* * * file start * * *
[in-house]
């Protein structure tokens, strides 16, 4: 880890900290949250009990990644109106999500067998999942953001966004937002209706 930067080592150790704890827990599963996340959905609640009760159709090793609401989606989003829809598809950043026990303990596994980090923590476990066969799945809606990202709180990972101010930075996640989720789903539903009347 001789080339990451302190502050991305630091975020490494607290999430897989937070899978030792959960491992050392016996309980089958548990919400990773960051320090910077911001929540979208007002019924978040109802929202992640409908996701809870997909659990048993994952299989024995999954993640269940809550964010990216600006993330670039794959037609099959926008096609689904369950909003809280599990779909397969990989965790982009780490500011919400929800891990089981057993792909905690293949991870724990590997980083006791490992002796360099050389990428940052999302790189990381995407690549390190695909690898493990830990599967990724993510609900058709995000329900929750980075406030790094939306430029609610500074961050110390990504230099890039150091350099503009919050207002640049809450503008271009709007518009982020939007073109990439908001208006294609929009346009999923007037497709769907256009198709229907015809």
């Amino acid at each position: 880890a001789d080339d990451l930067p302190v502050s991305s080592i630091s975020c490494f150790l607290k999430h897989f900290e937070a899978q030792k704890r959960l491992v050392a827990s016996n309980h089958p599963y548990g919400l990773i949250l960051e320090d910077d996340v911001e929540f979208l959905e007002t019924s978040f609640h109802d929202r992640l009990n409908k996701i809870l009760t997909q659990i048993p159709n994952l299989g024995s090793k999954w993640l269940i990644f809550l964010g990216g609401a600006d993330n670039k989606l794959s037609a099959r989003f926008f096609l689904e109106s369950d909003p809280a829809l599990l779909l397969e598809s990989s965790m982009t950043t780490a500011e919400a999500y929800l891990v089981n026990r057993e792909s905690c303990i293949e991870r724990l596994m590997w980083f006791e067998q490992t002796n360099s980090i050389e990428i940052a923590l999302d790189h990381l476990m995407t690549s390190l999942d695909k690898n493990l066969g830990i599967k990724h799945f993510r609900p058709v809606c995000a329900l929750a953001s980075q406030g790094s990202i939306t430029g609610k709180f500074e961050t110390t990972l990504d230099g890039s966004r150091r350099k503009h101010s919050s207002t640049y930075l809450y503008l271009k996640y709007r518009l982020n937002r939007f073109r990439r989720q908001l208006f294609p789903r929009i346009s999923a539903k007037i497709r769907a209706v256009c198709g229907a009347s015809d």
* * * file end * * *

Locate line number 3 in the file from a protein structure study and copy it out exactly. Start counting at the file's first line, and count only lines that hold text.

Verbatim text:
């Amino acid at each position: 880890a001789d080339d990451l930067p302190v502050s991305s080592i630091s975020c490494f150790l607290k999430h897989f900290e937070a899978q030792k704890r959960l491992v050392a827990s016996n309980h089958p599963y548990g919400l990773i949250l960051e320090d910077d996340v911001e929540f979208l959905e007002t019924s978040f609640h109802d929202r992640l009990n409908k996701i809870l009760t997909q659990i048993p159709n994952l299989g024995s090793k999954w993640l269940i990644f809550l964010g990216g609401a600006d993330n670039k989606l794959s037609a099959r989003f926008f096609l689904e109106s369950d909003p809280a829809l599990l779909l397969e598809s990989s965790m982009t950043t780490a500011e919400a999500y929800l891990v089981n026990r057993e792909s905690c303990i293949e991870r724990l596994m590997w980083f006791e067998q490992t002796n360099s980090i050389e990428i940052a923590l999302d790189h990381l476990m995407t690549s390190l999942d695909k690898n493990l066969g830990i599967k990724h799945f993510r609900p058709v809606c995000a329900l929750a953001s980075q406030g790094s990202i939306t430029g609610k709180f500074e961050t110390t990972l990504d230099g890039s966004r150091r350099k503009h101010s919050s207002t640049y930075l809450y503008l271009k996640y709007r518009l982020n937002r939007f073109r990439r989720q908001l208006f294609p789903r929009i346009s999923a539903k007037i497709r769907a209706v256009c198709g229907a009347s015809d």